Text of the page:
The Lichfield Local Plan - Part I

The members attending the meeting of the Society held on Thursday 18th May, were enabled to learn much about the thinking behind the Lichfield Local Plan. Mr John Colburn, in a well studied and well prepared professional presentation, flooded the meeting with impressive and highly relevant statistics. Most of these assumed an acceptance of a premise relating to demographic forecasts and the projection of trends.

The Local Plan is a consequence of, and is required to conform to, the County Structure Plan which is likely to be subjected to a public examination.

The basic premise of the Local Plan is that we must have houses to meet the requirements of local people. The migration in and out of Lichfield District is in approximate balance but increasing household living standards are being sought and the need for new houses is based upon the expansion of household size and the changing age structure of the population.

In welcoming the formal comments on the Local Plan that had been submitted by the Civic Society, Mr Colburn pointed out that "the house building lobby" was claiming the need to an even greater expansion in house building. The implication of this appears to be that, in claiming that Lichfield is already big enough and is evidently suffering stress as a result of accelerated growth in recent years, the Civic Society should be aware that the Local Plan does not describe the worst scenario that could befall the City.

If one accepted that more houses will be needed, then the question of "Where?" becomes most pertinent. Questioners suggested that windfall sites, such as the one now occupied by "Safeways" and those shortly to be occupied by "Do-it-All" and "Tescos", were lost possibilities. Alternatives to building in the City's green spaces, it was suggested, could be found in the creation of new rural villages. Mr Colburn pointed out that the Rural Area Plan is soon to be published. He said that the dual objectives of scaling down the rate of growth and achieving a balance between rural and urban growth was the aim.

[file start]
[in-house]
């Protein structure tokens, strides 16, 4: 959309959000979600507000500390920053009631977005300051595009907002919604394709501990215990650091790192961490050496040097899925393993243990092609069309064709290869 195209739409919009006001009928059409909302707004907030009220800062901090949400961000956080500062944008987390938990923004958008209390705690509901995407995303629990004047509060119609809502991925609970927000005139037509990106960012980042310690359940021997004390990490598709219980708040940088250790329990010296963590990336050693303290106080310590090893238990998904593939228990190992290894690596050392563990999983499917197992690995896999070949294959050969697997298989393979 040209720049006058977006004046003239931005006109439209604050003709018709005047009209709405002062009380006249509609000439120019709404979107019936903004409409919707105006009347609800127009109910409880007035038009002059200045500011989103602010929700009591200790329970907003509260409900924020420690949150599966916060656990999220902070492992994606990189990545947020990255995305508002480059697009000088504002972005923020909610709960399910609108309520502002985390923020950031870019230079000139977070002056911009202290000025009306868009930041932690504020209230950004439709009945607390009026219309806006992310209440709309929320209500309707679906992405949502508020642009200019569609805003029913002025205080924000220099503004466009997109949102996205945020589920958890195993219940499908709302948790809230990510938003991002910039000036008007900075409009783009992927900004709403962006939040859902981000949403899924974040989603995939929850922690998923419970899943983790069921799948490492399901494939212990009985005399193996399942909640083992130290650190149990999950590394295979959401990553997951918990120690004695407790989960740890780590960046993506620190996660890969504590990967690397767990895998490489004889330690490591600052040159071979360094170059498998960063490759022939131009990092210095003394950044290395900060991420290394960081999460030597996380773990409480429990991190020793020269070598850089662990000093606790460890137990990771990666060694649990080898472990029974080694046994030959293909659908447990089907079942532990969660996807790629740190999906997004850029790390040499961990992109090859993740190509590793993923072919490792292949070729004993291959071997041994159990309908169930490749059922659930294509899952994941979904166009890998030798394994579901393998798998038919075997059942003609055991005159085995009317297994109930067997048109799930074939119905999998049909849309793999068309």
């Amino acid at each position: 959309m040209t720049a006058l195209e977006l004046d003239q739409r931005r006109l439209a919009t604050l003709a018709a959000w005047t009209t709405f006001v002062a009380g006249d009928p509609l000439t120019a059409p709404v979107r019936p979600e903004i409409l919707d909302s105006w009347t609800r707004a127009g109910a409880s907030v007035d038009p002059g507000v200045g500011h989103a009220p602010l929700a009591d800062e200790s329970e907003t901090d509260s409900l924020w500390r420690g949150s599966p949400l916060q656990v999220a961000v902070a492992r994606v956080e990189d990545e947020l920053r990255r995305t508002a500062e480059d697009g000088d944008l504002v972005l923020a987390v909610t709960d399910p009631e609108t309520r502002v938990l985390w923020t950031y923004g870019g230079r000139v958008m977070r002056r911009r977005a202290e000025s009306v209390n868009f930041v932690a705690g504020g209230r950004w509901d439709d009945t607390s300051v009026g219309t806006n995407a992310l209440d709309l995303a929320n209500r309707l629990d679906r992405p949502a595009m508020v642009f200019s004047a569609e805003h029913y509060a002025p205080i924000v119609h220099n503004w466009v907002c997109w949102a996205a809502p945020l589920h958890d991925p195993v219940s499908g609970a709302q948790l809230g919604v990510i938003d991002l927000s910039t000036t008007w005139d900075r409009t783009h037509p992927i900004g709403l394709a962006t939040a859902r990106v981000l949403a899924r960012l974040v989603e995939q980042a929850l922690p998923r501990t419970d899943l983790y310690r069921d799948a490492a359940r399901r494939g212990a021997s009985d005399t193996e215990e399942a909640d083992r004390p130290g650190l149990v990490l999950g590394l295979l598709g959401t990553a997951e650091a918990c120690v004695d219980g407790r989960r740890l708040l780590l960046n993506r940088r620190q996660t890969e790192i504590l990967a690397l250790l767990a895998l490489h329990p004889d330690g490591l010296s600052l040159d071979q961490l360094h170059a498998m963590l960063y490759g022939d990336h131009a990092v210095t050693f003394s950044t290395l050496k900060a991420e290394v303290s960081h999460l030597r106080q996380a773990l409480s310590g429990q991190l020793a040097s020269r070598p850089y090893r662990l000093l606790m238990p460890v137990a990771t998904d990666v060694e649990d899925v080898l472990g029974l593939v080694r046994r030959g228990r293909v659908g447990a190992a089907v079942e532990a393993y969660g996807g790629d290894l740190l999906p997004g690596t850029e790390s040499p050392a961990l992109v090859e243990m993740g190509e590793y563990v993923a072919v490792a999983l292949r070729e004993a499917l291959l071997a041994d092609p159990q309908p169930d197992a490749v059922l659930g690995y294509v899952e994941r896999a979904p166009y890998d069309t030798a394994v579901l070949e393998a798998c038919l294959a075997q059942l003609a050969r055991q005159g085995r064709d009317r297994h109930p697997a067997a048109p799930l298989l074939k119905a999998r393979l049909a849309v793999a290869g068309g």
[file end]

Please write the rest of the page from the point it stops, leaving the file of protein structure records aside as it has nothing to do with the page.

Among other questions from the floor was one about road development plans on the south side of the City, apparently to relieve congestion in St John Street. A suggestion was made that in view of the demand for dwellings by single people, vacant houses might be converted into maisonettes. The suggestion that the real planners are in fact the developers was unsurprisingly refuted.

A lively evening, useful as a preparation for any opportunity that might be afforded for the Society to raise important issues at a public inquiry. In the face of the power of the developers and the building lobby we should not be diverted from our belief that in a democracy we have a duty to grasp every opportunity to become better informed and we should accept nothing as being inevitable, while there are channels through which we can have our informed views heard.

During the evening Alan Richardson presented a brief contribution on the reactive and pro-active functions of amenity societies such as ours. Whilst it would be immodest for our Society to claim any one area in which we have been outstandingly successful, we could recognise that the Lichfield Civic Society had been active and continues to be so in all of the functions described by Mr Richardson.

Ivor Mitchell
May 1989